Auza questioned whether “a prioritization of a person’s work in the labor markets over care work at home flows from woman’s deepest desires or whether it’s an emulation of a flawed, hyper-masculine, way of looking at the world, one in which work, and what work can provide, is treated as the most important value.”

“No women who desires to give of her time in this way should be stigmatized by society or penalized in comparison to other women or to men. Work schedules should be continuously adapted so that if a woman wishes to work she can do so without relinquishing her family life or enduring chronic stress,” he said. “Rather than having her readjust everything to the rules of the marketplace, the marketplace itself should be adjusted to what society recognizes is the enormous personal and social value of her work.”

“Humanity owes its very survival to the gift of caregiving, most notably in motherhood, and this indispensable contribution should be esteemed as such, by both women and by men,” Auza said.

 

Proposed changes to mercury regulations 'troubling,' bishops say

Washington D.C., Mar 22, 2019 / 04:32 pm (CNA).- A proposal to ease regulations on mercury pollution levels in the air fails to show proper respect for human life and health, said the heads of two committees at the U.S. Conference of Catholic Bishops on Friday.

“The proposed change to the Mercury and Air Toxics Standards (MATS) rule is troubling since it is well-documented that pregnant mothers and their unborn children are the most sensitive to mercury pollution and its adverse health effects,” said Archbishop Joseph Naumann, chairman of the U.S. Bishops’ Committee on Pro-life Activities.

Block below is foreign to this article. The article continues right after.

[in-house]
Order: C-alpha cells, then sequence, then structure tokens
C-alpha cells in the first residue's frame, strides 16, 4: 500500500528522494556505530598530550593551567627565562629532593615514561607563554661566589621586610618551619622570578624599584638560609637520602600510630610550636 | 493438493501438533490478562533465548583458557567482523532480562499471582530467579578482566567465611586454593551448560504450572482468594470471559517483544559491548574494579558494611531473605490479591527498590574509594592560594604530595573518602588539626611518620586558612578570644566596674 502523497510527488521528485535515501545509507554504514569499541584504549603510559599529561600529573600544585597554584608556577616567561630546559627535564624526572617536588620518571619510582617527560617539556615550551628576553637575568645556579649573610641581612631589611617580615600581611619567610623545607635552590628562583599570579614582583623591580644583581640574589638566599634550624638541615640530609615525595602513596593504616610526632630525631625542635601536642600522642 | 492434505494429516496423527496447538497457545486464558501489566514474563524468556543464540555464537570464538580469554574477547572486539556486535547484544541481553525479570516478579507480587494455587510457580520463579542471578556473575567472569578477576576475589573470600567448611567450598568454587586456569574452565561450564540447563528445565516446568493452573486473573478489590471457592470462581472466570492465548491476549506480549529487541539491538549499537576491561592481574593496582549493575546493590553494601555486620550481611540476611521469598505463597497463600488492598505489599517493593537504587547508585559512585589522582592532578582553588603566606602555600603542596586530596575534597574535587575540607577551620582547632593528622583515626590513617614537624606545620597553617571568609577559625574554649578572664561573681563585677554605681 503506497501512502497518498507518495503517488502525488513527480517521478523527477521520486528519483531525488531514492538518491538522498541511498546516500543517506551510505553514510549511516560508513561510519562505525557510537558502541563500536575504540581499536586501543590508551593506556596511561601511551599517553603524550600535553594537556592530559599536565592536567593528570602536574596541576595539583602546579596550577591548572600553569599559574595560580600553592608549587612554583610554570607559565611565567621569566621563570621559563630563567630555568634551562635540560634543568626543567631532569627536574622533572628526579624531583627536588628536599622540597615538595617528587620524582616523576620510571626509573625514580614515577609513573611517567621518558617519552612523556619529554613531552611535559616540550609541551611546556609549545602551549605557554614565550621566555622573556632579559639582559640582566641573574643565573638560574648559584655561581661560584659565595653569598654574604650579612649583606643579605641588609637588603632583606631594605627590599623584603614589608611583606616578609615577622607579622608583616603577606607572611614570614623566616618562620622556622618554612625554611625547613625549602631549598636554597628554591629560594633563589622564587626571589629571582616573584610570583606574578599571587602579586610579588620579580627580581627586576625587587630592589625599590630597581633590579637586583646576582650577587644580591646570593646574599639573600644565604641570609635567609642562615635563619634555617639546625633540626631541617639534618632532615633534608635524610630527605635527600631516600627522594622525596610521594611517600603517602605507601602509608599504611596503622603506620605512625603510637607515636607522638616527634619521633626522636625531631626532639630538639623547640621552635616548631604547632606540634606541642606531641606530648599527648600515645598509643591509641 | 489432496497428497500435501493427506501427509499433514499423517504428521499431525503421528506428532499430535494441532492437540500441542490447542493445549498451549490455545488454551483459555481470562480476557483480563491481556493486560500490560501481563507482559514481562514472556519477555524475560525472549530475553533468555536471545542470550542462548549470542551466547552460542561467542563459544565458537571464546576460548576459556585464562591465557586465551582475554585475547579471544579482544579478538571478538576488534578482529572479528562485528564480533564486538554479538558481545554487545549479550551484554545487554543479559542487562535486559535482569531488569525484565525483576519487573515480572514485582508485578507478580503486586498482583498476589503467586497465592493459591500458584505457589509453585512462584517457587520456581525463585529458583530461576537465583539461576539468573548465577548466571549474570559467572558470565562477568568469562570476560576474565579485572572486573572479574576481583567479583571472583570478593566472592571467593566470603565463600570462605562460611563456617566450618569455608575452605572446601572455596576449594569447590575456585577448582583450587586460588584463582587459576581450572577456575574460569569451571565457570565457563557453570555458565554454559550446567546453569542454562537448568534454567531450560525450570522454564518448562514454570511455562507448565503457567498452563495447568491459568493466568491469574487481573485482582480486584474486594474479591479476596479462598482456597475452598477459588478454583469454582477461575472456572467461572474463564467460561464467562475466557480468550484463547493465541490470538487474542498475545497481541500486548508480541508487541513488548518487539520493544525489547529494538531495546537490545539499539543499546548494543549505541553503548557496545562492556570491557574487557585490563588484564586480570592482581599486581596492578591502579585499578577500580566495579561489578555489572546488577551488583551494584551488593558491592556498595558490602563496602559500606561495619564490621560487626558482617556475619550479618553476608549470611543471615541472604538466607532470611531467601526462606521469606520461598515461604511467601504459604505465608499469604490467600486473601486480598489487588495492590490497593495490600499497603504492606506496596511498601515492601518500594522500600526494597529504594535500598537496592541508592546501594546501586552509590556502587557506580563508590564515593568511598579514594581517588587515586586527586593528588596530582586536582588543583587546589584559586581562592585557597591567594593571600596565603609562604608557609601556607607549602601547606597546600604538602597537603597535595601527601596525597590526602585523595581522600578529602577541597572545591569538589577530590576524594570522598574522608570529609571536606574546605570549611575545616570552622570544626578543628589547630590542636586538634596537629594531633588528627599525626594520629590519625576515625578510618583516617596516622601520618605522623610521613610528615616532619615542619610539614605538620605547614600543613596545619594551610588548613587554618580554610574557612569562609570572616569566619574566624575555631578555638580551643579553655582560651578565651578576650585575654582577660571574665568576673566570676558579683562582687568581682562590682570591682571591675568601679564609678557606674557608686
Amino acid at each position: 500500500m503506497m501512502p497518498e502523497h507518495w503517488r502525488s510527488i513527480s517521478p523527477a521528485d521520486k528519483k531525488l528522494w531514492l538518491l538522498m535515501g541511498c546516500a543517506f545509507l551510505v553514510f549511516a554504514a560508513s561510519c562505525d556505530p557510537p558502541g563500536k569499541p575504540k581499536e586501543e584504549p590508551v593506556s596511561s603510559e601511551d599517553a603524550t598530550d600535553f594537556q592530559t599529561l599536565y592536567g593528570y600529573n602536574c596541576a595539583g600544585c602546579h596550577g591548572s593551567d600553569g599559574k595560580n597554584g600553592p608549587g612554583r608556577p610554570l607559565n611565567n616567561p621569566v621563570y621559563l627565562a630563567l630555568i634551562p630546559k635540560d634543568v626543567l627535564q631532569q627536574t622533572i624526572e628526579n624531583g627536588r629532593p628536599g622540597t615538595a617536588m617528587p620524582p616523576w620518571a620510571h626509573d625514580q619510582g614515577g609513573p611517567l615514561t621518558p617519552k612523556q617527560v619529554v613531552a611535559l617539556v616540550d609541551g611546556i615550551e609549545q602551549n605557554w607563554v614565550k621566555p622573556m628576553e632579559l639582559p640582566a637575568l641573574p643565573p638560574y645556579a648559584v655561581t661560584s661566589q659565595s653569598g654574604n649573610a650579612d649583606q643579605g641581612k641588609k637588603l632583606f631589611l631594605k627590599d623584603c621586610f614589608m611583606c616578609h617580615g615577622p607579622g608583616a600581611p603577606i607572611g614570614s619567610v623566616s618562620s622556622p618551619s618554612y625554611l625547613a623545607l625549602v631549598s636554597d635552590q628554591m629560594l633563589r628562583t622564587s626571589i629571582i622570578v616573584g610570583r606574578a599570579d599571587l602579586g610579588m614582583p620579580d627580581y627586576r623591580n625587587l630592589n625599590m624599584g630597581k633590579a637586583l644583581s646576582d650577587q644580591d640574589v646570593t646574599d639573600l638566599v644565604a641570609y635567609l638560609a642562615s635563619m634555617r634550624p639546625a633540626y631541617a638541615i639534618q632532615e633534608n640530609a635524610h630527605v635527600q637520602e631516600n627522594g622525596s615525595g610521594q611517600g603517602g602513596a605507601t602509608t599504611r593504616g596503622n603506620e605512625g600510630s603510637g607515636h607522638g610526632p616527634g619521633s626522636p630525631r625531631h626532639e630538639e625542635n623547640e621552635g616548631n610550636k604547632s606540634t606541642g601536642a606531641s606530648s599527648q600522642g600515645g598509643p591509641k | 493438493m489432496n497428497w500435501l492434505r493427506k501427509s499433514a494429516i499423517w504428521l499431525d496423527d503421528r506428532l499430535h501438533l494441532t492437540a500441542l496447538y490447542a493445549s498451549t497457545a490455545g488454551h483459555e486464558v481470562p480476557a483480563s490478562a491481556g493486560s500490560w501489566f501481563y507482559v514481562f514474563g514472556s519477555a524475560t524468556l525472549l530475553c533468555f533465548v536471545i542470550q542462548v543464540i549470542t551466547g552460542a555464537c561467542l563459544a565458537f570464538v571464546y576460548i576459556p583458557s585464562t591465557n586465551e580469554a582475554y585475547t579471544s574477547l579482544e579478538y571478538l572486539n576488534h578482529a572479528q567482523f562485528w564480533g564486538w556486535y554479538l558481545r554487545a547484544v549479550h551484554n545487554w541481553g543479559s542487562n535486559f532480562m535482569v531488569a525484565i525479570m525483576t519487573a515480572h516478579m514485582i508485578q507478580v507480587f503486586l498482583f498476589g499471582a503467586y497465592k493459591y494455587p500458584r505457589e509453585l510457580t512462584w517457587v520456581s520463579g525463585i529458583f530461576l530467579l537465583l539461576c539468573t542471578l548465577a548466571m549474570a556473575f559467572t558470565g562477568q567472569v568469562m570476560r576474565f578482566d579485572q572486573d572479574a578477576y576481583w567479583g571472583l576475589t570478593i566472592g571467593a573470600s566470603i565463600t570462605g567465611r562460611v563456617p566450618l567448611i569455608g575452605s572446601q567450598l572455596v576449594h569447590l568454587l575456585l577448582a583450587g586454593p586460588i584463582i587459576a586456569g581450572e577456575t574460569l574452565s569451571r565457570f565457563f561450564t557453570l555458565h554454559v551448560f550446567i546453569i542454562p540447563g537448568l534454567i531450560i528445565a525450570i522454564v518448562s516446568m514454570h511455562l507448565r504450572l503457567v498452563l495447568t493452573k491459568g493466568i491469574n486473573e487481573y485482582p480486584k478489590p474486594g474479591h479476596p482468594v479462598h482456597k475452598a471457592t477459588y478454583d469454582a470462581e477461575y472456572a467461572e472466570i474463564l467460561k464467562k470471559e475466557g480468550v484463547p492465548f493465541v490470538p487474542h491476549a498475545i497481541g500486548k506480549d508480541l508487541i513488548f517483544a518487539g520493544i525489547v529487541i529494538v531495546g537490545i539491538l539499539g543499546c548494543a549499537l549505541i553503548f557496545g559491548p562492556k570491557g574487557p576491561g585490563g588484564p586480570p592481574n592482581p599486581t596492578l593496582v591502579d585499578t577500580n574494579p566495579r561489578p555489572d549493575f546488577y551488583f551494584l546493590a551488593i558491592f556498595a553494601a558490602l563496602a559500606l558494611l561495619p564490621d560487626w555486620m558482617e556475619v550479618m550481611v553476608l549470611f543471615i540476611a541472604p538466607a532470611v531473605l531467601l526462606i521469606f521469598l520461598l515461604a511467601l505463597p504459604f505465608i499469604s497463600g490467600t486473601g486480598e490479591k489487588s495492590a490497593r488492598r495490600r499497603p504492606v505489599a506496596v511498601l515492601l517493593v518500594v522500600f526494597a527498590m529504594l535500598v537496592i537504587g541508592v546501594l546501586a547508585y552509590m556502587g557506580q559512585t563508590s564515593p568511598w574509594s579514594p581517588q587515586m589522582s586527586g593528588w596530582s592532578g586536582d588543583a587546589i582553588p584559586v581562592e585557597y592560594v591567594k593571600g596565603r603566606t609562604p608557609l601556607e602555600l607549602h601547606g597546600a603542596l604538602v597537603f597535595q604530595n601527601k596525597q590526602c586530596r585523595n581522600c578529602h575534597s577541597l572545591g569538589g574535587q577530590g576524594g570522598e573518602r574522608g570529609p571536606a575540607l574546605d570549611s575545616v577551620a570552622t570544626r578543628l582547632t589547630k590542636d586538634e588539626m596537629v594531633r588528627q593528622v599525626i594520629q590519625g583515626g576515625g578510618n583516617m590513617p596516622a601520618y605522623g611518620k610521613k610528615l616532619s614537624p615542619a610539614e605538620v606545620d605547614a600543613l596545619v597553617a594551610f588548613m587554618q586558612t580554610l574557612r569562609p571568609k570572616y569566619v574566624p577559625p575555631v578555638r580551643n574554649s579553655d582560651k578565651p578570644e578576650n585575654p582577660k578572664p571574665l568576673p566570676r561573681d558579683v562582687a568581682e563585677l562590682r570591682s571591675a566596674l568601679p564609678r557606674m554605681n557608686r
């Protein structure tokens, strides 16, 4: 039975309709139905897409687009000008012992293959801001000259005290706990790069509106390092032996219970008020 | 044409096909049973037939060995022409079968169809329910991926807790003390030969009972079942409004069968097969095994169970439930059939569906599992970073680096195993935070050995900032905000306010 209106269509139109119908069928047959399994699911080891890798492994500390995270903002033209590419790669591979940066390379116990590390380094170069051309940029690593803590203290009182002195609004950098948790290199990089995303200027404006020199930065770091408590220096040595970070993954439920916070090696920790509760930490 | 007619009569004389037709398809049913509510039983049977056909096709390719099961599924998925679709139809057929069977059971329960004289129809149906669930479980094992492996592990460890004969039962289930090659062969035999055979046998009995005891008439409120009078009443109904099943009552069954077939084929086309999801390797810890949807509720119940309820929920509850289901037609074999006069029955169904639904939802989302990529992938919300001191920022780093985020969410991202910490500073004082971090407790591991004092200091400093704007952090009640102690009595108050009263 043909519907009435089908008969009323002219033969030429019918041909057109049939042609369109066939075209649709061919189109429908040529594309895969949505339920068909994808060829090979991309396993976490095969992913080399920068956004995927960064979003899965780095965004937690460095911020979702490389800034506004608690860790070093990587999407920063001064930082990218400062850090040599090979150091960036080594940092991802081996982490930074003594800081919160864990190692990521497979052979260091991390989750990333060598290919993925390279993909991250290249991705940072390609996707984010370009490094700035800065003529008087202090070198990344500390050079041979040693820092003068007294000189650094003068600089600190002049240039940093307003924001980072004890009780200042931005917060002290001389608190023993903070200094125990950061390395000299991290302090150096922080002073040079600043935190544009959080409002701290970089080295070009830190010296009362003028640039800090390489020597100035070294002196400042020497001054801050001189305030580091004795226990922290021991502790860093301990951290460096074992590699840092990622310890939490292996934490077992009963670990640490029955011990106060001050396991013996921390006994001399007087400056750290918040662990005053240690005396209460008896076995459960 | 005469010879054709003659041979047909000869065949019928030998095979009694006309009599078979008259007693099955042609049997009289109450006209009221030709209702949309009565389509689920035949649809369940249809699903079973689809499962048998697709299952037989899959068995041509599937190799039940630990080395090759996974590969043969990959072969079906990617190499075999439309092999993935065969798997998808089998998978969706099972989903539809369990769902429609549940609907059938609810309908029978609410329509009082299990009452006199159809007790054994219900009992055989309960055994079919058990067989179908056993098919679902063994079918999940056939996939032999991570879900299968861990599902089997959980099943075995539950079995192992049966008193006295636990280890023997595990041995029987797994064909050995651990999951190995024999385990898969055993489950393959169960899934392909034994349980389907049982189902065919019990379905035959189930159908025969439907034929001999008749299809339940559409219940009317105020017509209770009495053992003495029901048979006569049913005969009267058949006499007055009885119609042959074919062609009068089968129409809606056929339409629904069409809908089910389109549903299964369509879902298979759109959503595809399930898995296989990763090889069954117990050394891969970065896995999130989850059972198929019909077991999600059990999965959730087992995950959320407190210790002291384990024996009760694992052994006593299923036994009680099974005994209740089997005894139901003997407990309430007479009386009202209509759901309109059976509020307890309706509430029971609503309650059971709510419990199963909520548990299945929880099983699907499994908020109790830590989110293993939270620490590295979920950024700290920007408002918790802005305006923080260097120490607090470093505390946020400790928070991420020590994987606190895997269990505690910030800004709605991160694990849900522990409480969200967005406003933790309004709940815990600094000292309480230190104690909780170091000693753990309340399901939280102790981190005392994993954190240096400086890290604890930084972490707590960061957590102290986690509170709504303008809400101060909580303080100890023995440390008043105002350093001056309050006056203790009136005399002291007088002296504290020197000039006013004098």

Archbishop Naumann was joined by Bishop Frank Dewane of Venice, Florida, who heads the bishops’ Committee on Domestic Justice and Human Development in voicing concern over the Environmental Protection Agency’s proposed changes to the Mercury and Air Toxics Standards, decade-old regulations that have led to an 85 percent decrease in mercury emissions at coal-based power plans.

The EPA believes it is no longer “appropriate and necessary” to regulate mercury and other toxic pollutants from power plants.

It says the rules are unnecessarily expensive and is suggesting a change in the way that the costs and benefits of the regulations are calculated, in response to a 2015 Supreme Court ruling in which the justices instructed the EPA to consider the costs of the regulations to determine whether they are justified.

President Donald Trump has called the Obama-era standards a “crushing attack on American industry,” saying they threaten miners, energy workers and companies.

Advocates of the regulations say they are necessary to protect the air quality from mercury contamination, which is known to cause brain damage and birth defects in children.

“The MATS rule reflects a proper respect for life of the human person and of God’s creation – a great example of the integral ecology called for in Laudato Si’,” said Bishop Dewane.